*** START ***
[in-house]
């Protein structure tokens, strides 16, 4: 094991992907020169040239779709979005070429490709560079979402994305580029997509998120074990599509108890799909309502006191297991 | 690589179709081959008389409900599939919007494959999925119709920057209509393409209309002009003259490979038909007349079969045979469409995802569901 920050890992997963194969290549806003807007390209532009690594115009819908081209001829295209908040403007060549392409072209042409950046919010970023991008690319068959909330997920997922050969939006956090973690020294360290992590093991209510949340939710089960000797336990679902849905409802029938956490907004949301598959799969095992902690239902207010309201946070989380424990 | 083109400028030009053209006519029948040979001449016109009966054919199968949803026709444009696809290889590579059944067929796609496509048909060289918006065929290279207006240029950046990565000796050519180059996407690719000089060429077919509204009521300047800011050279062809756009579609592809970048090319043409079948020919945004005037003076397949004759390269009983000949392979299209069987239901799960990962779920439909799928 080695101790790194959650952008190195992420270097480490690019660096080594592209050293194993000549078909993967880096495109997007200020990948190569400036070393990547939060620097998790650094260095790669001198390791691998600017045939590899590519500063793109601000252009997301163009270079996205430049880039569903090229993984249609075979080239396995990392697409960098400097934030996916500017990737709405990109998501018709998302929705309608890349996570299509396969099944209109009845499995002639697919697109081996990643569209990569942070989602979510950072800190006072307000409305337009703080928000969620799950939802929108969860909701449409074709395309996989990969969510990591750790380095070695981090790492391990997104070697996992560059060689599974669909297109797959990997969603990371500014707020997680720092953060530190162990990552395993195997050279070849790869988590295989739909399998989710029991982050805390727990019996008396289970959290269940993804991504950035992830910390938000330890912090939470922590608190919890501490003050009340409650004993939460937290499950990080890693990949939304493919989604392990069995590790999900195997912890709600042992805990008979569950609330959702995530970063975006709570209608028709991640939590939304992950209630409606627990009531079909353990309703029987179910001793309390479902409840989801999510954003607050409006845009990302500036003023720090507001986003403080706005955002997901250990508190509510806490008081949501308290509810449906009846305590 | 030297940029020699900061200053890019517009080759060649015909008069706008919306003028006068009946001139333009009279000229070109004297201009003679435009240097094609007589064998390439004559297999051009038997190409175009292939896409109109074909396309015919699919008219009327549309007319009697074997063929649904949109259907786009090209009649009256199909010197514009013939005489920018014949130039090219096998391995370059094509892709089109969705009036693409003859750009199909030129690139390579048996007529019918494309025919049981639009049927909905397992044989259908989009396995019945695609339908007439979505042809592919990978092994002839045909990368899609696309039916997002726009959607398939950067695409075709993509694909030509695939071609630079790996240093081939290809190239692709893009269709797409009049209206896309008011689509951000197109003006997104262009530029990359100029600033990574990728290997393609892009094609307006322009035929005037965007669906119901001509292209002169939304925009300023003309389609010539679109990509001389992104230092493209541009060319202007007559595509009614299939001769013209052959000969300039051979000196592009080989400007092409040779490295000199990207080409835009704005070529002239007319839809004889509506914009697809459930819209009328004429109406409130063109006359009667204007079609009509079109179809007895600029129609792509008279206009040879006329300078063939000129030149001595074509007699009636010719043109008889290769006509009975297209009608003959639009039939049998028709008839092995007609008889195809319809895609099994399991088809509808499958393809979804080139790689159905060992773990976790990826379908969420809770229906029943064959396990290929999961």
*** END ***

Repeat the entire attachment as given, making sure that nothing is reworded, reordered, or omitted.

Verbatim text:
[in-house]
């Protein structure tokens, strides 16, 4: 094991992907020169040239779709979005070429490709560079979402994305580029997509998120074990599509108890799909309502006191297991 | 690589179709081959008389409900599939919007494959999925119709920057209509393409209309002009003259490979038909007349079969045979469409995802569901 920050890992997963194969290549806003807007390209532009690594115009819908081209001829295209908040403007060549392409072209042409950046919010970023991008690319068959909330997920997922050969939006956090973690020294360290992590093991209510949340939710089960000797336990679902849905409802029938956490907004949301598959799969095992902690239902207010309201946070989380424990 | 083109400028030009053209006519029948040979001449016109009966054919199968949803026709444009696809290889590579059944067929796609496509048909060289918006065929290279207006240029950046990565000796050519180059996407690719000089060429077919509204009521300047800011050279062809756009579609592809970048090319043409079948020919945004005037003076397949004759390269009983000949392979299209069987239901799960990962779920439909799928 080695101790790194959650952008190195992420270097480490690019660096080594592209050293194993000549078909993967880096495109997007200020990948190569400036070393990547939060620097998790650094260095790669001198390791691998600017045939590899590519500063793109601000252009997301163009270079996205430049880039569903090229993984249609075979080239396995990392697409960098400097934030996916500017990737709405990109998501018709998302929705309608890349996570299509396969099944209109009845499995002639697919697109081996990643569209990569942070989602979510950072800190006072307000409305337009703080928000969620799950939802929108969860909701449409074709395309996989990969969510990591750790380095070695981090790492391990997104070697996992560059060689599974669909297109797959990997969603990371500014707020997680720092953060530190162990990552395993195997050279070849790869988590295989739909399998989710029991982050805390727990019996008396289970959290269940993804991504950035992830910390938000330890912090939470922590608190919890501490003050009340409650004993939460937290499950990080890693990949939304493919989604392990069995590790999900195997912890709600042992805990008979569950609330959702995530970063975006709570209608028709991640939590939304992950209630409606627990009531079909353990309703029987179910001793309390479902409840989801999510954003607050409006845009990302500036003023720090507001986003403080706005955002997901250990508190509510806490008081949501308290509810449906009846305590 | 030297940029020699900061200053890019517009080759060649015909008069706008919306003028006068009946001139333009009279000229070109004297201009003679435009240097094609007589064998390439004559297999051009038997190409175009292939896409109109074909396309015919699919008219009327549309007319009697074997063929649904949109259907786009090209009649009256199909010197514009013939005489920018014949130039090219096998391995370059094509892709089109969705009036693409003859750009199909030129690139390579048996007529019918494309025919049981639009049927909905397992044989259908989009396995019945695609339908007439979505042809592919990978092994002839045909990368899609696309039916997002726009959607398939950067695409075709993509694909030509695939071609630079790996240093081939290809190239692709893009269709797409009049209206896309008011689509951000197109003006997104262009530029990359100029600033990574990728290997393609892009094609307006322009035929005037965007669906119901001509292209002169939304925009300023003309389609010539679109990509001389992104230092493209541009060319202007007559595509009614299939001769013209052959000969300039051979000196592009080989400007092409040779490295000199990207080409835009704005070529002239007319839809004889509506914009697809459930819209009328004429109406409130063109006359009667204007079609009509079109179809007895600029129609792509008279206009040879006329300078063939000129030149001595074509007699009636010719043109008889290769006509009975297209009608003959639009039939049998028709008839092995007609008889195809319809895609099994399991088809509808499958393809979804080139790689159905060992773990976790990826379908969420809770229906029943064959396990290929999961």